High Court: Husband and wife have application for judicial review of IPAT decisions dismissed
A husband and wife who sought orders of certiorari of International Protection Appeals Tribunal decisions, have had their applications dismissed in the High Court.
Describing the husband’s “highly improbable” story of his escape from custody in Ukraine as “cliff-hangingly filmic”, Mr Justice Richard Humphreys was satisfied that even if the findings of the tribunal in regard to the applicants’ credibility were wrong, the tribunal had considered the change of regime in Ukraine to be an independent reason for the applicants not being currently at risk.
The applicants, RS and IH, are a husband and wife from Ukraine.
In 2012, the husband applied for an Irish visa under an alternative name, which was refused. Thereafter, the applicants came to Ireland and claimed asylum, falsely denying that the husband had applied for an Irish visa. The claims were rejected, and unsuccessfully appealed to the Refugee Appeals Tribunal. At this stage, it was accepted that the husband had applied for an Irish visa.
The applicants’ claims for subsidiary protection were also rejected, and in October 2017 their appeals to the International Protection Appeals Tribunal were dismissed.
Thereafter, the applicants were granted leave for the present proceedings, seeking orders of certiorari of the IPAT decisions in relation to subsidiary protection.
Mr Justice Humphreys explained that the IPAT decisions were well organised and illustrated the “commendable option” of considering matters on an “even if I am wrong” basis (held to be legitimate in S.I. v. Minister for Justice and Equality  IEHC 112  2 JIC 1517). Mr Justice Humphreys said that this enabled “a judicial review court to deal with a situation where two alternative grounds are given for a particular finding such that even if one of those grounds cannot be sustained the ultimate conclusion may survive if the alternative independent ground is held to be valid”.
In claiming asylum, and then subsidiary protection, the husband claimed that in December 2013 and January 2014, he was arrested, detained and ill-treated due to involvement in protests in Ukraine. The wife claimed that in February 2014, soldiers raped her in their house.
Mr Justice Humphreys highlighted that, in addition to consistency issues with medical reports, the husband’s name change, and the lies regarding the husband’s previous application for an Irish visa, the husband’s explanation of how he escaped from custody was referred to by the tribunal as being “highly improbable”. In the High Court, he described the husband’s story as “cliff-hangingly filmic”.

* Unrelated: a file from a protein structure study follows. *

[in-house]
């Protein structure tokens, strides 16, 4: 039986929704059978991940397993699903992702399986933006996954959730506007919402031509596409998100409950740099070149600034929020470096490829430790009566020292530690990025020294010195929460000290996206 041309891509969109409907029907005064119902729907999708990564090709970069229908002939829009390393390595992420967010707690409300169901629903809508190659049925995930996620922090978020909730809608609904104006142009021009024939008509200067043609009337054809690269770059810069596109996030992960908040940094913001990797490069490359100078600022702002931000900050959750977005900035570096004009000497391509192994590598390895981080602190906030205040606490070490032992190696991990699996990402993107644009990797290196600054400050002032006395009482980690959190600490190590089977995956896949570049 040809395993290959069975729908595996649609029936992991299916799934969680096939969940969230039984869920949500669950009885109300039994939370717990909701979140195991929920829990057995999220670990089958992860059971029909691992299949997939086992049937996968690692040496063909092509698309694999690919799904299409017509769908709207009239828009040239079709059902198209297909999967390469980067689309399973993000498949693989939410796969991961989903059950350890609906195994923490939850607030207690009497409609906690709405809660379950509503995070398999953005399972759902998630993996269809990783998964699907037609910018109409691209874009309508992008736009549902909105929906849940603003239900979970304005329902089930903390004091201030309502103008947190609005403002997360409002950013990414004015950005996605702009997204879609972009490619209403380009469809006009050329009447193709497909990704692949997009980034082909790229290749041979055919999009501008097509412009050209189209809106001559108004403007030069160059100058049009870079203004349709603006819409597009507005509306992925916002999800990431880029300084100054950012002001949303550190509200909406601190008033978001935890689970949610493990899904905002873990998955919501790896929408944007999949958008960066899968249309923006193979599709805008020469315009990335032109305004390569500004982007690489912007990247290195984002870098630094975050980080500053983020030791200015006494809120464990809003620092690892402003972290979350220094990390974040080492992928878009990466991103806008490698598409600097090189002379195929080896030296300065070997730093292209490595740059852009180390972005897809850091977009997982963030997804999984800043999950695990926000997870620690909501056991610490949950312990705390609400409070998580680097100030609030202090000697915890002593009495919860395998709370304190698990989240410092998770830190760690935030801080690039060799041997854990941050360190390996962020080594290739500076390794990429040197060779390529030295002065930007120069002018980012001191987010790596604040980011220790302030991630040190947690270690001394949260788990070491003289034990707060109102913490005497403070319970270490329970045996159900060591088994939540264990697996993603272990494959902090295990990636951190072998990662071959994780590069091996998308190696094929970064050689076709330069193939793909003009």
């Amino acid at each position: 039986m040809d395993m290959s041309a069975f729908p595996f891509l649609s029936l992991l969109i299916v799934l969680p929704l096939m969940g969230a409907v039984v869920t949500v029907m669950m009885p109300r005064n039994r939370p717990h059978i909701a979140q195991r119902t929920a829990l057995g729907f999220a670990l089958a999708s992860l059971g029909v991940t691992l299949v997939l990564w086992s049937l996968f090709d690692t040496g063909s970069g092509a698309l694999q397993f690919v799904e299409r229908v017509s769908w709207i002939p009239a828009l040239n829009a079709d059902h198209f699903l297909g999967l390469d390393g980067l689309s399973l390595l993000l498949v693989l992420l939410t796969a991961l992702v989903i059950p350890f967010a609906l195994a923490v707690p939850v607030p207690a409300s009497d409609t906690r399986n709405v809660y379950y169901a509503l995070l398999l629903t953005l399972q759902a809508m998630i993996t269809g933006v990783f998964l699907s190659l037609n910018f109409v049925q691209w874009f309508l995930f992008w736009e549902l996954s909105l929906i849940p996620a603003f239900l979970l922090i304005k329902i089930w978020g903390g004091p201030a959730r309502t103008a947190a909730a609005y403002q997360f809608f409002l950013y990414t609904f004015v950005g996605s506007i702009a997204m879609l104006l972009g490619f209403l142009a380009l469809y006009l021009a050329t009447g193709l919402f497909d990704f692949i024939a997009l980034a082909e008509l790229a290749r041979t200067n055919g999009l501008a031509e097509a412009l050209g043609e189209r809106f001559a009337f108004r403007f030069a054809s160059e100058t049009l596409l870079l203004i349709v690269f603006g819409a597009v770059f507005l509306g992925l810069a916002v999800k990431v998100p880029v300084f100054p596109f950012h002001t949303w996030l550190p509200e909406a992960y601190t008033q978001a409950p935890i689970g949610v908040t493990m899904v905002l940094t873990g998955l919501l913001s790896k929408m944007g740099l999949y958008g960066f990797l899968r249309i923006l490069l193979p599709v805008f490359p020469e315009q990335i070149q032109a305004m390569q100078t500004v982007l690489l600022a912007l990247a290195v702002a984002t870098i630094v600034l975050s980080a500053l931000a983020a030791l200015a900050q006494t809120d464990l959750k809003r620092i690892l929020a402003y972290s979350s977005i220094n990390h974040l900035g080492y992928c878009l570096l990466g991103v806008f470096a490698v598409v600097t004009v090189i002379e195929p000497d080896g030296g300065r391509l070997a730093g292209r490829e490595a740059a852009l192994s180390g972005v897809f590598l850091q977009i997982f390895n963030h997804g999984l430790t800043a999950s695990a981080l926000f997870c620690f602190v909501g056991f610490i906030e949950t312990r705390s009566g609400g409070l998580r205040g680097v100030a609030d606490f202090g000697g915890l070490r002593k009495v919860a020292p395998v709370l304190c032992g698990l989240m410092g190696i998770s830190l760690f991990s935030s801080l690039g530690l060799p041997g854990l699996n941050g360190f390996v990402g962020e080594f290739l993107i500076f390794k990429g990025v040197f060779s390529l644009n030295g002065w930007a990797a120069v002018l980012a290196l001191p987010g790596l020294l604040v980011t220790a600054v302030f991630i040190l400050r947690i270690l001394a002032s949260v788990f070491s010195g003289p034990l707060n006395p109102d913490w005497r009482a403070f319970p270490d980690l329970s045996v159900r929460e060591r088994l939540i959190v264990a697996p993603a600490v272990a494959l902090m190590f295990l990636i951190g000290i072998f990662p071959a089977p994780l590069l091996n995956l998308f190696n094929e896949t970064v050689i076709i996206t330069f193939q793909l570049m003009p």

The tribunal decision stated that even if the findings on credibility were wrong, that the new regime in Ukraine was a “game-changer, and gave rise to a situation whereby the applicants were no longer at risk”. In any event, it was held that the armed conflict in Ukraine applied to a different region to the applicants, and furthermore the claim that harm would be caused by military service did not constitute serious harm in and of itself (B.M. (Eritrea) v. Minister for Justice and Equality  IEHC 324 considered). There were also no aggravating factors such as severe punishment for draft evasion of military service to show risk of severe harm under this heading of the husband’s claim.
In considering the wife’s claims, the tribunal found that her dismissal of counselling in relation to the account of rape militated against her credibility. Mr Justice Humphreys said that taking this into account was “generally not” within what was open to the decision-maker, “because seeking counselling is only one of a number of possible reactions to such a situation”. However, Mr Justice Humphreys was satisfied that this was not the only basis of the decision, as it was accepted that the wife had misled the protection process, and gave evidence which was inconsistent to the evidence given by the husband. In the circumstances, Mr Justice Humphreys said that “the unsatisfactory nature of the tribunal relying on the failure to seek counselling is somewhat diluted by the fact that there are a host of other legitimate findings against the wife on the credibility issue”.
Independent to the finding of credibility, the tribunal had also held that even if this was wrong, the regime change in Ukraine meant that she was not currently at risk. Mr Justice Humphreys was satisfied that the applicants had not shown how the reliance placed by the tribunal on the regime change was invalid.
Mr Justice Humphreys was satisfied that the benefit of the doubt only applied if credibility was accepted, and that in any event, the tribunal gave an independent reason for the absence of risk to the applicants.
In all the circumstances, Mr Justice Humphreys dismissed the applications for judicial review.
- by Seosamh Gráinséir for Irish Legal News
© Irish Legal News Ltd 2020